Australian small business owners are the least likely to expect business growth in the next 12 months with only 57 percent indicating a positive outlook, a CPA Australia survey showed.
Results from the 2011 CPA Australia Asia-Pacific Small Business Survey revealed local business confidence to be at the same level as during the global financial crisis, lagging behind that of regional counterparts.
The survey of 1,500 small business owners in six Asia-Pacific economies shows 41 percent of local businesses borrowed for survival in the past year and three percent expect to go out of business in the next 12 months.
CPA Australia CEO Alex Malley said the survey paints a bleak picture of local small business attitudes. “Global economic volatility has no doubt played a part; however the survey has revealed that it’s primarily increasing expenses, higher borrowing costs and tighter lending conditions that are causing small business operators to feel less than bullish.”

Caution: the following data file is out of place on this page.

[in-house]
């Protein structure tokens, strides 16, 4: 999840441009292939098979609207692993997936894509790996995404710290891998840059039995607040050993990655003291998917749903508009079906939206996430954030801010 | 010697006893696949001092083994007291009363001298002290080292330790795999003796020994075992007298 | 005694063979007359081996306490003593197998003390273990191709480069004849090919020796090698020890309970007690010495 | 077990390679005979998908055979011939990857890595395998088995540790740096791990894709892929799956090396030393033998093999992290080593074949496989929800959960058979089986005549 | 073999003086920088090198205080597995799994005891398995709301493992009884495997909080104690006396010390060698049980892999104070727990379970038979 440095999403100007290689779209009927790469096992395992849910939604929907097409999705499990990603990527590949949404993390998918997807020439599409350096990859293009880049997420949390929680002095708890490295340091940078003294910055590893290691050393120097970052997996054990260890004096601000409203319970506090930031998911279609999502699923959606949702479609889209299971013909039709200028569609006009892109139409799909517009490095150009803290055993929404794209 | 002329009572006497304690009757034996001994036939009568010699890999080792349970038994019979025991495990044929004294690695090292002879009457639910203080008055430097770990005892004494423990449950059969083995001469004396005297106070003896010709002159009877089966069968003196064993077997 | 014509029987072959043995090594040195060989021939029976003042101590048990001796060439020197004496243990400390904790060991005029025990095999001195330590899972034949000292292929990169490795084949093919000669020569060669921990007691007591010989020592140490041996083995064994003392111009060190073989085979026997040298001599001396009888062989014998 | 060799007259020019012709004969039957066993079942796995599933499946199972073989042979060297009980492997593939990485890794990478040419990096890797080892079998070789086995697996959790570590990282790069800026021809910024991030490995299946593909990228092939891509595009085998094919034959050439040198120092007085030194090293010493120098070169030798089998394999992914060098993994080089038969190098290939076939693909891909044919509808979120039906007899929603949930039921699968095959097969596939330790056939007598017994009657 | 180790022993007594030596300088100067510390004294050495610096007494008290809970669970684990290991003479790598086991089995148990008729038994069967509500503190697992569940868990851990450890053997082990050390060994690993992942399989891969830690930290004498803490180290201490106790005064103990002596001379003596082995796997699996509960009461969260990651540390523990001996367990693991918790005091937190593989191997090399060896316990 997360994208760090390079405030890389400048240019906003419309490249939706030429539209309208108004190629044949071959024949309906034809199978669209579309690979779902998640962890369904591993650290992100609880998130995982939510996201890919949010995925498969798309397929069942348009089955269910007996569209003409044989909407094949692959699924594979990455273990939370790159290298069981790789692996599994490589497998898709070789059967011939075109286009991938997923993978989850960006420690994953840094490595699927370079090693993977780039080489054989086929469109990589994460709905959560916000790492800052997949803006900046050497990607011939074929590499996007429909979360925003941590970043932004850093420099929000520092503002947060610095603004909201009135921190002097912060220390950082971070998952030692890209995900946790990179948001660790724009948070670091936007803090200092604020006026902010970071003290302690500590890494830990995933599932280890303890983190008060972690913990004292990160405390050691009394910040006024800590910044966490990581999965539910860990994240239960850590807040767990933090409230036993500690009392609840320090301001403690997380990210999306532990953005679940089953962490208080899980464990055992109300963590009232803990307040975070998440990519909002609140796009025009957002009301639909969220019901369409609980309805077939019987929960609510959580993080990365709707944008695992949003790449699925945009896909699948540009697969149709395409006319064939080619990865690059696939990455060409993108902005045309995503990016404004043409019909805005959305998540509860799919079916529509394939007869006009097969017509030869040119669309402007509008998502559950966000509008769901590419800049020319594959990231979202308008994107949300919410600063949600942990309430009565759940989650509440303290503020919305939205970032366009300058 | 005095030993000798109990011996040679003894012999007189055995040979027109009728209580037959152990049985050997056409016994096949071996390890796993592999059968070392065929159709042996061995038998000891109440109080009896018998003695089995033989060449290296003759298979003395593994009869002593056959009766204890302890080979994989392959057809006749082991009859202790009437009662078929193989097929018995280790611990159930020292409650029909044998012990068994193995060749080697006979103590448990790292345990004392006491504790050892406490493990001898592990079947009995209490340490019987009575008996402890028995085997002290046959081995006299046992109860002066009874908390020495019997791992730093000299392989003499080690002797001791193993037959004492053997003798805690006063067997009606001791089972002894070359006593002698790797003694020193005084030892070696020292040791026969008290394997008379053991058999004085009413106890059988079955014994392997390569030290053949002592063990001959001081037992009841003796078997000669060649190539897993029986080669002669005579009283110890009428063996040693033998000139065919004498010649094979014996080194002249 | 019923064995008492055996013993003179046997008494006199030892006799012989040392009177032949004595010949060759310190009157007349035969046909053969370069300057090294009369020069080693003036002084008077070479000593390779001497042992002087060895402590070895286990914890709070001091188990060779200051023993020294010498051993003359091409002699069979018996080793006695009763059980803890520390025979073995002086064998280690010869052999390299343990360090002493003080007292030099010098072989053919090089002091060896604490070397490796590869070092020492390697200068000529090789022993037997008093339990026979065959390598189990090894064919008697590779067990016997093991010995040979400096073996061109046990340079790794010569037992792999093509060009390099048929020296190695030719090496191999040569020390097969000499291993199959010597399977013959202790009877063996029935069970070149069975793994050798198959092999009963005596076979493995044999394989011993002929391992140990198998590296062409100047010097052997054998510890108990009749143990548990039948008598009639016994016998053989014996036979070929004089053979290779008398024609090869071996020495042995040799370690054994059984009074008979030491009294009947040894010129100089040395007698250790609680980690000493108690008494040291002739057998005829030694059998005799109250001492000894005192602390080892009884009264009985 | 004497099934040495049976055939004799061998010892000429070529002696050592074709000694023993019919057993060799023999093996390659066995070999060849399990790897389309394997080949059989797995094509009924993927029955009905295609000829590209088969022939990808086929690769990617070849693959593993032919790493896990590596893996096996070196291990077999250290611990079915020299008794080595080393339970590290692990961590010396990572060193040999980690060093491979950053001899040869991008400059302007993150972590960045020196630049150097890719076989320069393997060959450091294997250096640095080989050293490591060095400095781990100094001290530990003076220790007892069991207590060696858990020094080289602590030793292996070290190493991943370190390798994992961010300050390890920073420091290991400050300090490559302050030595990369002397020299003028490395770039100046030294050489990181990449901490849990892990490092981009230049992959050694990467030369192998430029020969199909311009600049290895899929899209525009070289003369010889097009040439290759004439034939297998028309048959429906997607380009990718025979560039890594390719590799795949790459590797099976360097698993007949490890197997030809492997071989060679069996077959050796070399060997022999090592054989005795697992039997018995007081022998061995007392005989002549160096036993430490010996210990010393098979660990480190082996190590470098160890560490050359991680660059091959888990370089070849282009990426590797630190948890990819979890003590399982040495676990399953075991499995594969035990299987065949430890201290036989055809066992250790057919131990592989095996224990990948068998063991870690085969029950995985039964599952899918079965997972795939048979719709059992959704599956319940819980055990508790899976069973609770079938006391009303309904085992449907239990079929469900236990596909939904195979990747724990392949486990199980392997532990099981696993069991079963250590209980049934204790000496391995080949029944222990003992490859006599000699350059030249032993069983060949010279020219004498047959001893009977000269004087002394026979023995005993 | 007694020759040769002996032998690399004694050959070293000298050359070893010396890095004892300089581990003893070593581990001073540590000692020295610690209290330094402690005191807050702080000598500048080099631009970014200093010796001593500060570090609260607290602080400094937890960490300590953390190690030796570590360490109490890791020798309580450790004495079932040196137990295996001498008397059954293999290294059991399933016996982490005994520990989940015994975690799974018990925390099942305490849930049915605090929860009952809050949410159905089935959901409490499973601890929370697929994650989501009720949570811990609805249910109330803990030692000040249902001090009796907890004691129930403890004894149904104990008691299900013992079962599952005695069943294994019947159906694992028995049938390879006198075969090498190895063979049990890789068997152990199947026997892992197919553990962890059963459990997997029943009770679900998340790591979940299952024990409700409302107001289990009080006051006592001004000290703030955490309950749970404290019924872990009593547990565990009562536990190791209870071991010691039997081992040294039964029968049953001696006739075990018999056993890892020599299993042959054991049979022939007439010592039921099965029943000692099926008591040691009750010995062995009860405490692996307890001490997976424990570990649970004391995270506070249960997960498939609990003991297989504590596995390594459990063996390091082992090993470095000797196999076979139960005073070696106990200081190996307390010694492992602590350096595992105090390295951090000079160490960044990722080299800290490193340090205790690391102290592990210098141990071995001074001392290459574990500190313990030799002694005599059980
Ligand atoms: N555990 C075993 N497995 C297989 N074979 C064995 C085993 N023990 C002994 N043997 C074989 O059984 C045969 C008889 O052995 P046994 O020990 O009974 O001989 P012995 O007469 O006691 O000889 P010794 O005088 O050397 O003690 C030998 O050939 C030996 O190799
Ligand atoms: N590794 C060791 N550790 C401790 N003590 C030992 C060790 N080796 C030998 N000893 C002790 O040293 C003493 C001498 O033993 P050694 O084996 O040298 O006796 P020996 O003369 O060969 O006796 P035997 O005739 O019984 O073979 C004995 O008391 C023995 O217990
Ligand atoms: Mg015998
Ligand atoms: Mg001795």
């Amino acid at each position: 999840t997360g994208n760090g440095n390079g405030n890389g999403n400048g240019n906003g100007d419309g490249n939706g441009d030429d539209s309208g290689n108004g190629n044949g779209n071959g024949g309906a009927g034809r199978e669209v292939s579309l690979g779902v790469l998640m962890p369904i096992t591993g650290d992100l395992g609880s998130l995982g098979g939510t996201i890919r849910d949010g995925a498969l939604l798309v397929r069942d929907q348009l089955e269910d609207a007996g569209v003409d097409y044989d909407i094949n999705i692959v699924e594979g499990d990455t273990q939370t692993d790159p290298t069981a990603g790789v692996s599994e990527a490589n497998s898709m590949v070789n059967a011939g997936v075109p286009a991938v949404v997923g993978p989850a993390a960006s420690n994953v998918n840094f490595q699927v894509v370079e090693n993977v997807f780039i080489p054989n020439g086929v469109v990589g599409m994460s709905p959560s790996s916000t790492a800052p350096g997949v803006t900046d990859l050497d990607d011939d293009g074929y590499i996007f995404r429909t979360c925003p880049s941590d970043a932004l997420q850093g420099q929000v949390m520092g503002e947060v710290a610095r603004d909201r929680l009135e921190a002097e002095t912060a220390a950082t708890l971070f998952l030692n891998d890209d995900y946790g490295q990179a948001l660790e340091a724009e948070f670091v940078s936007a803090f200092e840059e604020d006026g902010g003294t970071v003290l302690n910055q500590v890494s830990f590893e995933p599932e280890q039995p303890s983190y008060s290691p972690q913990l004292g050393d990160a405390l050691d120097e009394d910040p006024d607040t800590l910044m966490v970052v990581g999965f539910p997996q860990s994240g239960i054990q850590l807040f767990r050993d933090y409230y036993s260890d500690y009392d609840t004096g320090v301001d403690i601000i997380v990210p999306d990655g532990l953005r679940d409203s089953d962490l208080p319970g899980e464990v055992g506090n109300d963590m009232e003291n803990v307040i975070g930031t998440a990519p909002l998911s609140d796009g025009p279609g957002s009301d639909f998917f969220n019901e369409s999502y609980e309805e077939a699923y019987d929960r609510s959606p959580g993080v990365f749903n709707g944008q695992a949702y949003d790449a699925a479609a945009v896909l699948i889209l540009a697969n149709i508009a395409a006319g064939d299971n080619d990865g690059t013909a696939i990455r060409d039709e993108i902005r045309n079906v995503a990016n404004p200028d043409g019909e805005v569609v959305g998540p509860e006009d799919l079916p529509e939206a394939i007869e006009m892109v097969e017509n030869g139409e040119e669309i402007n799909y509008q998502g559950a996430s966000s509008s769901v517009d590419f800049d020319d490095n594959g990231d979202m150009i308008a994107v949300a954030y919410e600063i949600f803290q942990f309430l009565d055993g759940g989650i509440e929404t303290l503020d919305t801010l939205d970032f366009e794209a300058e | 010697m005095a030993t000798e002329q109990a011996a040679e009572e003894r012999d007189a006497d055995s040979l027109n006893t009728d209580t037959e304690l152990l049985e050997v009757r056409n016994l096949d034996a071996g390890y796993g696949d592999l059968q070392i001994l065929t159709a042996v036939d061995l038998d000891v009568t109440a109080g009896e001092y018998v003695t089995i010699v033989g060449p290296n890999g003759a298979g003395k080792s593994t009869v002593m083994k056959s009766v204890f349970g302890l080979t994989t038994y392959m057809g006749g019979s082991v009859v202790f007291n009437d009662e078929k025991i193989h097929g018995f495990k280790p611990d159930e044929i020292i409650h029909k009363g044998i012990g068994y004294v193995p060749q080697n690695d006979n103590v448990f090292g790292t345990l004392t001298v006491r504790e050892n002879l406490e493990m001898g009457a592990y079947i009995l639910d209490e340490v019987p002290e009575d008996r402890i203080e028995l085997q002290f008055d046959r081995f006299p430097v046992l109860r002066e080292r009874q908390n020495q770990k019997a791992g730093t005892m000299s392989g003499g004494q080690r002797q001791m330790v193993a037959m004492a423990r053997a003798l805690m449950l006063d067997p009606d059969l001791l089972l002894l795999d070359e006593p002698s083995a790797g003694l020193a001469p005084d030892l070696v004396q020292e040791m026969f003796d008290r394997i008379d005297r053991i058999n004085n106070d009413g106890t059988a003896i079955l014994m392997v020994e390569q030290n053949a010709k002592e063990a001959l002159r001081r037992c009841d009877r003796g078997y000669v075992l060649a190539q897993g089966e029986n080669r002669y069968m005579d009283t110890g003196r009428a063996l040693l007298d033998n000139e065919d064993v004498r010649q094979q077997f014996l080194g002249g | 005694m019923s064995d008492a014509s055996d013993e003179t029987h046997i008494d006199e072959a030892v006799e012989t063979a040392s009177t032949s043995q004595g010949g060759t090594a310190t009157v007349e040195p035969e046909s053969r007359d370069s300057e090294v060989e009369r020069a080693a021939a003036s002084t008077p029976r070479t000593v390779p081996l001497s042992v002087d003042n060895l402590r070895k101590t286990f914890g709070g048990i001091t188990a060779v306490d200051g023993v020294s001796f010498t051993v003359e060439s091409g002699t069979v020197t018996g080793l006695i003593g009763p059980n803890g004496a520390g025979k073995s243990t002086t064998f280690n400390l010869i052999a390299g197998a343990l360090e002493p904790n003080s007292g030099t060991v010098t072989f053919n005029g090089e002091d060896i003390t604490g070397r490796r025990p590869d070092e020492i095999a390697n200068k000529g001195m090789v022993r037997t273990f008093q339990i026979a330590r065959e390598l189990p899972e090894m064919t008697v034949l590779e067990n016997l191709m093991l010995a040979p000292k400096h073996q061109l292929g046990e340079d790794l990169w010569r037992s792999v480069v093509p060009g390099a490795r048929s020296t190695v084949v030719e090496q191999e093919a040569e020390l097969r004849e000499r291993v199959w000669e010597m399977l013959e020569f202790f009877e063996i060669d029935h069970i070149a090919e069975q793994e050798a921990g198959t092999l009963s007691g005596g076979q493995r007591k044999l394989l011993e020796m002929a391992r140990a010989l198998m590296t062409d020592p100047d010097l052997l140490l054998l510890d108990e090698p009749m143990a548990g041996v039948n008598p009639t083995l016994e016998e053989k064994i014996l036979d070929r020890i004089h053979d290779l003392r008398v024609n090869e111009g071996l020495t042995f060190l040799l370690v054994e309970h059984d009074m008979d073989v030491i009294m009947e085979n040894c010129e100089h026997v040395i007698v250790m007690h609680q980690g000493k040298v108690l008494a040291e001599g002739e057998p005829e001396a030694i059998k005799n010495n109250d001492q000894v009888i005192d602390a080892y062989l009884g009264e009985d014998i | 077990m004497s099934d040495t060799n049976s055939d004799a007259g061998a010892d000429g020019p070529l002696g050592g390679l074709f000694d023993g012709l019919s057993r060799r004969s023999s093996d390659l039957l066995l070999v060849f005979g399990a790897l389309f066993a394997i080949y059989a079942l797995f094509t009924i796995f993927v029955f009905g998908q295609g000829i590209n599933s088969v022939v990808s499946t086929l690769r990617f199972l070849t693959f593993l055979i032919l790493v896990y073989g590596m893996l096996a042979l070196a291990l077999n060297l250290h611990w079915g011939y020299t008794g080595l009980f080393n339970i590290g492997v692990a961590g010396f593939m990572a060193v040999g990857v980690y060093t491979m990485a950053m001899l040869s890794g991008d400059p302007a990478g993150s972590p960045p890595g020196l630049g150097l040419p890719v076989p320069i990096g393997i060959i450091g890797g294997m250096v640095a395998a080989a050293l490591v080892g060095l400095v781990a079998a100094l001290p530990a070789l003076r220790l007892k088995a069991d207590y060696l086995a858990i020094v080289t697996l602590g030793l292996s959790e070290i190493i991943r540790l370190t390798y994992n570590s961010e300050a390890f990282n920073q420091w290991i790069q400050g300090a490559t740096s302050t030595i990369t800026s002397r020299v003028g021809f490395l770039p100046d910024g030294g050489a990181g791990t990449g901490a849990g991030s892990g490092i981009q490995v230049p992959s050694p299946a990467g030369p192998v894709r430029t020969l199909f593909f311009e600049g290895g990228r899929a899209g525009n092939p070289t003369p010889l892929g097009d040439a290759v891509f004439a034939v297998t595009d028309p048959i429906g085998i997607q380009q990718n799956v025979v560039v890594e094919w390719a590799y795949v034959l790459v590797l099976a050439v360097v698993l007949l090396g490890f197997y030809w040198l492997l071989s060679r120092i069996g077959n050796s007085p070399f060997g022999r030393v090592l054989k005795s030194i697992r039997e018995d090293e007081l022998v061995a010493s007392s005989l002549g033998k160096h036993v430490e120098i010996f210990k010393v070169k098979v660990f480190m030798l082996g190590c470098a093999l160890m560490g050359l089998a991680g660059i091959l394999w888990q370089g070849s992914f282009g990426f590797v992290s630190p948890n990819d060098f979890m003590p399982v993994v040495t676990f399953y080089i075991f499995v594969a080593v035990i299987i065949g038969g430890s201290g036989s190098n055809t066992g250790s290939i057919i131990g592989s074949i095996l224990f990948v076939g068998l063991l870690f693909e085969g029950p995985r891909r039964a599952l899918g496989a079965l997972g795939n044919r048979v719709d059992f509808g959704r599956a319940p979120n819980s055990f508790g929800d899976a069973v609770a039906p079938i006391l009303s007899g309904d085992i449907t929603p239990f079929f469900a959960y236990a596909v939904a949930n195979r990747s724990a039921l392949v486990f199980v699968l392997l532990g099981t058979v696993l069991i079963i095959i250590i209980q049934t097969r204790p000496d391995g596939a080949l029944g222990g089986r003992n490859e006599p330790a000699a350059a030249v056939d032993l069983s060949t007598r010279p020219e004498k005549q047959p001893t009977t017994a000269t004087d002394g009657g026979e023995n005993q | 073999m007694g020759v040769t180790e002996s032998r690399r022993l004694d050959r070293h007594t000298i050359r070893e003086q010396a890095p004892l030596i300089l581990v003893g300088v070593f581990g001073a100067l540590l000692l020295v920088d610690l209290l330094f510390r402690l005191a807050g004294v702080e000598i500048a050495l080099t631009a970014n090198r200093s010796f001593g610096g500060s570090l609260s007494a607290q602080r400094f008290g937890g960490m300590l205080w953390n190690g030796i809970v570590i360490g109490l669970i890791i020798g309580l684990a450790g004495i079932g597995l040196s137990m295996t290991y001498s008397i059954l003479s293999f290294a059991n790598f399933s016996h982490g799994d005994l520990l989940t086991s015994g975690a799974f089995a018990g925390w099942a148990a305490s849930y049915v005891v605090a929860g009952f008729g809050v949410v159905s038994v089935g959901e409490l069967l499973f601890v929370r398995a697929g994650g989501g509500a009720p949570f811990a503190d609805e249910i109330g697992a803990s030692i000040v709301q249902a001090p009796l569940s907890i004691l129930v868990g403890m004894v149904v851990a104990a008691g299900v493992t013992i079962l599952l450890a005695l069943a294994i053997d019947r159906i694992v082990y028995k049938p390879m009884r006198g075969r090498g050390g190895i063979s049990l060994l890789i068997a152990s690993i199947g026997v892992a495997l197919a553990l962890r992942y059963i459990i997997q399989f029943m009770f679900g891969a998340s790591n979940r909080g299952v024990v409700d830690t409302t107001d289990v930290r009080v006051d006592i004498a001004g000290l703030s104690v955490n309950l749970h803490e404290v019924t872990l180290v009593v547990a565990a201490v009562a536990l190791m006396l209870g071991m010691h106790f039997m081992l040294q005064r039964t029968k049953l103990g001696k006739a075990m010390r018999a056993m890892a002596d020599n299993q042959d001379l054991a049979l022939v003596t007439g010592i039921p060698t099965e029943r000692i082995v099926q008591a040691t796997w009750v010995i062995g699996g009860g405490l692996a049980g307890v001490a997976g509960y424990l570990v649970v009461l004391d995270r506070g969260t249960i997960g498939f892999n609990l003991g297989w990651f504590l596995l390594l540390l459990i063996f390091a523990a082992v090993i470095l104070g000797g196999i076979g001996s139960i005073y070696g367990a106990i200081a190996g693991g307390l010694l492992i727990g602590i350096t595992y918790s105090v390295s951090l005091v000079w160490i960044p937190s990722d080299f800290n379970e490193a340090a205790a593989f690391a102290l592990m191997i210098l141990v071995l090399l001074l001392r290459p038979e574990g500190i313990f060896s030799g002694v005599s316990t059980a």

Around 18 percent of local businesses indicated no intention of undertaking key business management activities in the next year, the highest percentage of all markets surveyed.
“Small businesses in Australia need to reassess their business management processes to ensure they are operating as efficiently as possible during these tough market conditions. This will also help put them in the best position possible to benefit from any upswing,” Malley advised.
The main concerns for business were slower growth rates, increased operating costs and access to finance.